Fall Tutoring Kickoff 2019

Dates: 
Saturday, October 26, 2019 - 8:30am to 12:00pm
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Event Location: 
Open Door Learning Center - Lake Street
2700 East Lake Street
Minneapolis,, MN 55406

Join over 100 other tutors and teachers to share experiences and pick up new ideas for tutoring.

This free mini-conference will feature a variety of 50-minute sessions designed to give you practical ideas and activities. The sessions are appropriate for 1-1 tutors, classroom assistants and small group leaders.

(Please note that this event is intended for tutors who are working with ADULT students.)

8:30 - 9:00               Registration, bagels and mingle

9:00 - 9:50               Concurrent sessions

10:00 - 10:50           Concurrent sessions 

11:00 - 11:50           Concurrent sessions

11:50 - 12:00           Evaluation and wrap up

12:00 - 12:30           Optional: Stay after the Fall Tutoring Kickoff to hear about the exciting new renovations planned for Open Door - Lake Street. The changes underway are geared toward creating a cohesive, welcoming and accessible learning community for our students.Hear updates from literacy council staff, enjoy snacks and learn how you can partner with us in this effort.To learn more about how to get involved, contact Sarah Caflisch at scaflisch@mnliteracy.org.

Sessions (as of 9/19/19):

2019 Fall Tutoring Kickoff Sessions (subject to change)

9:00 – 9:50 a.m.

Writing Routines for Developing Writing Skills
Andrea Echelberger

Academic writing is challenging for language learners, and it can be difficult to give it the time that it deserves in the ESL classroom. This session will go over two writing routines (recaps and paragraph frames) that will support the development of academic writing skills in short, easy to manage activities. These routines can be used in high beginning to advanced classrooms.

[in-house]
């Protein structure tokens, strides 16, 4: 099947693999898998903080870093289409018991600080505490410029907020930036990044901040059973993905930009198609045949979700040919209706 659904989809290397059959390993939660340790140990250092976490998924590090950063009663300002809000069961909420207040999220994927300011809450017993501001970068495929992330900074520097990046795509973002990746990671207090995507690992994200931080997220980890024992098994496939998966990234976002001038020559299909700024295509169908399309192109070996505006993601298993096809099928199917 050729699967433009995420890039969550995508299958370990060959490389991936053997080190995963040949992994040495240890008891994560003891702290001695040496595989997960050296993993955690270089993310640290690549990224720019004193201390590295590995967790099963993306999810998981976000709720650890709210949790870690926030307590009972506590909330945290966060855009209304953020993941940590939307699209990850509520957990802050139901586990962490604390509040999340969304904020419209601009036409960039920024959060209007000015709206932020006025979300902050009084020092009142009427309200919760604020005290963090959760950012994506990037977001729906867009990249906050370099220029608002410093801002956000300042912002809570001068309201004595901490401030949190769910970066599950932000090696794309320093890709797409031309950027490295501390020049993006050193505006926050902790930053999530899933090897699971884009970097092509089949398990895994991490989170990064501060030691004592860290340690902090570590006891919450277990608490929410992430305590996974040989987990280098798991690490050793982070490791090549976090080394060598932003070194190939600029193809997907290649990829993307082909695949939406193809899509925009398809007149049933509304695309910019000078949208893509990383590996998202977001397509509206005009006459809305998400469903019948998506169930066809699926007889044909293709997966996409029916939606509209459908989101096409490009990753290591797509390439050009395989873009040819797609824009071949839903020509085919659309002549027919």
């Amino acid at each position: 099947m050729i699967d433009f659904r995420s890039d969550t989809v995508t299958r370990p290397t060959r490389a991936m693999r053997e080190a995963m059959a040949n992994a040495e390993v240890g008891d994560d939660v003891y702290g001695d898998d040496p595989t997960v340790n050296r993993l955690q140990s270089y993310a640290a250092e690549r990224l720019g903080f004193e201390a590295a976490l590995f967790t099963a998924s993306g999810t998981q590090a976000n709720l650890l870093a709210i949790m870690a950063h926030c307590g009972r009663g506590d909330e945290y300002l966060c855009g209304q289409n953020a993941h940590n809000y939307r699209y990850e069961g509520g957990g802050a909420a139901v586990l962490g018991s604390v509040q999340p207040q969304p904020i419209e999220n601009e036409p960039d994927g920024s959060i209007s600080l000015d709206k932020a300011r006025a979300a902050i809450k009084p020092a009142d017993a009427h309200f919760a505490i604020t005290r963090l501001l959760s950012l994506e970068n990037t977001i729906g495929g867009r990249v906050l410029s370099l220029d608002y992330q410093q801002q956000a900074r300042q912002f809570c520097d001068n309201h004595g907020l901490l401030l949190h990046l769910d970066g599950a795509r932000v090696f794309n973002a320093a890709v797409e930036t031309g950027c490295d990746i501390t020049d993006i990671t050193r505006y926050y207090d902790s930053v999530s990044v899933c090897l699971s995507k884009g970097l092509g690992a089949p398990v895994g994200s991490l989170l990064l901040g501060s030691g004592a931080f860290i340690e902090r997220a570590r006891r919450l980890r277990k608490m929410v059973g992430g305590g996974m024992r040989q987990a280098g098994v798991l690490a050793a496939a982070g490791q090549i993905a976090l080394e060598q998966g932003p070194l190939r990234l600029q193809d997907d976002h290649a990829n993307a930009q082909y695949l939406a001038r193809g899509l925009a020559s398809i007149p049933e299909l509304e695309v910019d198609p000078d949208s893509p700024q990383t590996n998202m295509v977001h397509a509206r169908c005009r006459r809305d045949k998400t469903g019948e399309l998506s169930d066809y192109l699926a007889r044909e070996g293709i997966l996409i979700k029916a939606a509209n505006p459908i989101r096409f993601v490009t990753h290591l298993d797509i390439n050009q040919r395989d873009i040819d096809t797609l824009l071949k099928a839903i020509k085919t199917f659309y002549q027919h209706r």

Building Literacy from the Ground Up:  What I've Learned 
Sheri Lear

Many of our learners come to us with little or no literacy skills.  Learn strategies for building and strengthening skills in pre-beginning /low literacy learners.  

Mental Health First Aid
Theresa Sladek

Learn how to recognize and respond to a mental health crisis a student might be having. We will discuss the signs of varies types of mental health distress, as well as what a non-mental health professional can do to help stabilize the individual and get them the proper help they need.

Exploring the New Northstar Digital Literacy Curriculum
Susan Wetenkamp-Brandt

The new Northstar Digital Literacy Curriculum is here! If you’re curious, but aren’t sure where to begin, this session is for you. We will discuss where and how to access the curriculum, get a big picture overview of how it’s organized (and the instructional best practices that are reflected in its design), and explore some ways you might use this curriculum to support your adult learners.

Quick and Dirty Tips for Teaching Spelling
Rob Podlasek

Spelling in English is hard! There are lots of rules. There are lots of exceptions to those rules. Come learn a strategy to help students spell words quickly while they develop their longer-term spelling skills.

10:00 - 10:50 a.m.

Listen and Understand: Listening Activities for Beginning Learners
Andrea Echelberger

Listening skills are the foundation of learning a new language. In this session, explore four listening activities that are appropriate for low beginning-level learners. The session will demonstrate how to effectively model the activities so that learners with very limited English skills will be able to fully participate.